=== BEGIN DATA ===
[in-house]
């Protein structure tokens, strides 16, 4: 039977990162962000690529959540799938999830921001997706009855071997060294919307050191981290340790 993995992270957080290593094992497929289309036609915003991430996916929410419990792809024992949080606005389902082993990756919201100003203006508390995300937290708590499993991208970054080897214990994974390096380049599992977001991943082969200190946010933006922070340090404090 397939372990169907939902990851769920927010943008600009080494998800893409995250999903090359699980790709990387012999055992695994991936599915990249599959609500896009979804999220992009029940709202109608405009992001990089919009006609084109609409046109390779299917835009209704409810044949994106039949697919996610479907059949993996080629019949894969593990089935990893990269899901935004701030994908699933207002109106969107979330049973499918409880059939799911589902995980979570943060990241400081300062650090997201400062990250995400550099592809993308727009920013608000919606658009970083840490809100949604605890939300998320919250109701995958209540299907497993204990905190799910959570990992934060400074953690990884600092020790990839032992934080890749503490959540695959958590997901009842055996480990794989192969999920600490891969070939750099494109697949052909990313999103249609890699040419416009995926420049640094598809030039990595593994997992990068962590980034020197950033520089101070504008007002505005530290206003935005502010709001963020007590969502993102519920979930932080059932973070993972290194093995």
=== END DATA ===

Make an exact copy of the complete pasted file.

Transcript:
[in-house]
């Protein structure tokens, strides 16, 4: 039977990162962000690529959540799938999830921001997706009855071997060294919307050191981290340790 993995992270957080290593094992497929289309036609915003991430996916929410419990792809024992949080606005389902082993990756919201100003203006508390995300937290708590499993991208970054080897214990994974390096380049599992977001991943082969200190946010933006922070340090404090 397939372990169907939902990851769920927010943008600009080494998800893409995250999903090359699980790709990387012999055992695994991936599915990249599959609500896009979804999220992009029940709202109608405009992001990089919009006609084109609409046109390779299917835009209704409810044949994106039949697919996610479907059949993996080629019949894969593990089935990893990269899901935004701030994908699933207002109106969107979330049973499918409880059939799911589902995980979570943060990241400081300062650090997201400062990250995400550099592809993308727009920013608000919606658009970083840490809100949604605890939300998320919250109701995958209540299907497993204990905190799910959570990992934060400074953690990884600092020790990839032992934080890749503490959540695959958590997901009842055996480990794989192969999920600490891969070939750099494109697949052909990313999103249609890699040419416009995926420049640094598809030039990595593994997992990068962590980034020197950033520089101070504008007002505005530290206003935005502010709001963020007590969502993102519920979930932080059932973070993972290194093995």